Fellow Follow-up: ayzh’s Zubaida Bai

2014 BHSI Fellow Zubaida Bai realized firsthand the importance of maternal health when she contracted an infection giving birth to her own son in a well-equipped hospital in India.  Recognizing that her experience was not uncommon—especially for impoverished women—she and her husband started ayzh, an organization that provides easy-to-use, sterile birth kits to hospitals in developing nations.  In recent months, with the designation of a “safe birth partner” by social good brand TOMS, Zubaida Baiayzh’s potential impact on maternal health has only increased. In an e-mail conversation, Bai shared more about ayzh’s new partnership and her experiences at CIW.

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What was the inspiration for starting ayzh?

I think the inspiration for starting ayzh was basically that my husband and I had seen a lot of women struggle and not have independence. That was basically the inspiration: our own mothers and other women in our lives. We really wanted to do something for them.

The roots of ayzh, then, are in your experiences growing up in India, as well as the experiences of many of the women you saw around you.  Did the inspiration for the way ayzh addresses these problems—kits for births and other health needs—come from your education as an engineer?

I specialize in product development and design, so it definitely comes from there. But it also comes from a personal experience. I wanted to develop products and work with women. I ended up meeting a woman in India, who had used a sickle for delivering a baby—a grass-cutting sickle. I think that was the “aha” moment.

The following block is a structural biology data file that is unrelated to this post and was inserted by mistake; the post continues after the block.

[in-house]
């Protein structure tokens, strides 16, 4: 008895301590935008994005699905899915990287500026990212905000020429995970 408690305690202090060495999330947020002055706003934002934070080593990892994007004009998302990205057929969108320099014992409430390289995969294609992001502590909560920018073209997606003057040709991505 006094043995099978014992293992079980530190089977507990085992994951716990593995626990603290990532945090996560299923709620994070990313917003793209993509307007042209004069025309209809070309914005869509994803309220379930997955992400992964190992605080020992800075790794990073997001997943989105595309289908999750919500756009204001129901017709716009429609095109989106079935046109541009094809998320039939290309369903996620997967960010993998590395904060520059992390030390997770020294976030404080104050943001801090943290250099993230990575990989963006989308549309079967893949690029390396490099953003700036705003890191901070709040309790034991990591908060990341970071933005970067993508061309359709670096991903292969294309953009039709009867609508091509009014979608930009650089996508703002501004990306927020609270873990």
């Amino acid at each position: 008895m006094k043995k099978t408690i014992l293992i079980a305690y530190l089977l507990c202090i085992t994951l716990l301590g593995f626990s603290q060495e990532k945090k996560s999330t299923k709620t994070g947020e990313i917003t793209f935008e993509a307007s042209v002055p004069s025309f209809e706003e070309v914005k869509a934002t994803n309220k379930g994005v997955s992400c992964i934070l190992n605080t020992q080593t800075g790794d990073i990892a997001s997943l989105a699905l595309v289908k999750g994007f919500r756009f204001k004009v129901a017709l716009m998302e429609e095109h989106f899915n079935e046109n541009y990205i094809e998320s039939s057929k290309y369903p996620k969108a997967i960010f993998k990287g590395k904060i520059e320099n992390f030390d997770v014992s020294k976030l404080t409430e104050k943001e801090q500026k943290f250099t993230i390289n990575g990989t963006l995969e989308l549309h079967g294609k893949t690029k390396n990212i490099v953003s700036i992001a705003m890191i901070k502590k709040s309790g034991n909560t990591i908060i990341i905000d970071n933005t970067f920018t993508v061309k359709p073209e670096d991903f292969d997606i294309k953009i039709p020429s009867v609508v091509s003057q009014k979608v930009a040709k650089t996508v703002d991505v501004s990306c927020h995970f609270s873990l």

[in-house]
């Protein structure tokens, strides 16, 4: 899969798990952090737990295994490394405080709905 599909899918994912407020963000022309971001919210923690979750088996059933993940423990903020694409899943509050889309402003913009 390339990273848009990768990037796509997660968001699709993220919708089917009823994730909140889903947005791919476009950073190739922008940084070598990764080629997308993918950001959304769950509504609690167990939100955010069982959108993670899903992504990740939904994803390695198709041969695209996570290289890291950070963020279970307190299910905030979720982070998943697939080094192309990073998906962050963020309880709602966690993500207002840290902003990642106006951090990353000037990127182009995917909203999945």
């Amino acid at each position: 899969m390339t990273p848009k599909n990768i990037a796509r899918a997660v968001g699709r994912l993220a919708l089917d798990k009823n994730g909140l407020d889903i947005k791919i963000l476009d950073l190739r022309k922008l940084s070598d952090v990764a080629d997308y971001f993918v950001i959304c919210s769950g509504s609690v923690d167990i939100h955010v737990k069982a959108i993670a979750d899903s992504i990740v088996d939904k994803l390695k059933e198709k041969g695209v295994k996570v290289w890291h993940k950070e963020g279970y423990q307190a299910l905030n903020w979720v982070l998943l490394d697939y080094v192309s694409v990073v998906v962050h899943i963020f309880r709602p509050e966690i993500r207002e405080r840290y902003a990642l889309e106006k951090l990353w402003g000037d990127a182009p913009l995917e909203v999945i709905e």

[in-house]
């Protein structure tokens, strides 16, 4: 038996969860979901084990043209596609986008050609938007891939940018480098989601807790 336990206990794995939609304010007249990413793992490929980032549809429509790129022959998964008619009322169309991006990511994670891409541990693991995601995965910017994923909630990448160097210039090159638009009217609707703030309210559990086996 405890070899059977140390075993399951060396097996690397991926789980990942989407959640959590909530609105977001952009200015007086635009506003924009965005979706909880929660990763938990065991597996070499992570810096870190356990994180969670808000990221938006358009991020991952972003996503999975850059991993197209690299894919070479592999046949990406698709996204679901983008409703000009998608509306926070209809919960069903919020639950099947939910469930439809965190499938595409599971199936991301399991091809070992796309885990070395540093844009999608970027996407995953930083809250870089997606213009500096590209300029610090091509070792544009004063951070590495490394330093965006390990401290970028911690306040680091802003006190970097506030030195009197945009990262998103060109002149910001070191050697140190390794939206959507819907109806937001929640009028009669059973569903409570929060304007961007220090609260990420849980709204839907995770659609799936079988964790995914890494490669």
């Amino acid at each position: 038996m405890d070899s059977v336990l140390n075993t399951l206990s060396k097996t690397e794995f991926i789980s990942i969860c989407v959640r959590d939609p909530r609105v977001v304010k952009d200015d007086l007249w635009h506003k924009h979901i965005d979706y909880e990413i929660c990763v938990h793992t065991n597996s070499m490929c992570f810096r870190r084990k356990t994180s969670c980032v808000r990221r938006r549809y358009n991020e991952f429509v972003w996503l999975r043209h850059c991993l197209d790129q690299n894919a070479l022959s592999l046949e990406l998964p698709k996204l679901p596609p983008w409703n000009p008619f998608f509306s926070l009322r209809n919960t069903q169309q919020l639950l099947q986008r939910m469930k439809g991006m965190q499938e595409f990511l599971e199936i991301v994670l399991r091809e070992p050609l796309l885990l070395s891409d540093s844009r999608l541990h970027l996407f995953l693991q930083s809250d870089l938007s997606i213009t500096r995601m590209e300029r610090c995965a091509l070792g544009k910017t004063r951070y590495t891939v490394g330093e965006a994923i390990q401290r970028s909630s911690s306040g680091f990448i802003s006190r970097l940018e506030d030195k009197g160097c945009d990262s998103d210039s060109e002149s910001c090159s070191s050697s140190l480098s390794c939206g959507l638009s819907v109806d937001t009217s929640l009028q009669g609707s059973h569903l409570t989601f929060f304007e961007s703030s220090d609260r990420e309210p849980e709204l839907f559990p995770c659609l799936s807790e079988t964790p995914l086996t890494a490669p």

That ended up with this whole new discovery of maternal health.  I wanted to work in the women’s health space, but fell into the maternal health space by accident. .

What types of responses have you gotten from the women and organizations who have used these kits?

I think that everybody definitely thinks that our kits have played a crucial component in them being able to follow [safe procedures].

The way we measure impact is we say, every kit sold is two lives improved.  So if we’ve sold about 60,000 kits, then are impact is directly 120,000.  But we say, it’s not only the mother and the baby, it’s the entire family.  So if we want to do an indirect impact, we multiply that number by 4, assuming there’s a husband and another child.

What did you gain from Chicago Ideas Week 2014? 

Chicago Ideas Week was a great opportunity to network and meet a wide range of people working in social entrepreneurship and beyond. I am still in touch with many individuals I met at CIW and am looking forward to seeing what comes of these new relationships.

What’s upcoming for ayzh?

Most recently, we’ve been chosen as one of TOMS’ three Safe Birth Partners. Now, when you purchase a TOMS handbag, matched funds will go toward supporting the work ayzh does.

Q&As are edited for clarity and length. This piece was adapted, in part, from an interview originally published on August 28, 2014.


Erin Robertson is managing editor at Chicago Ideas.

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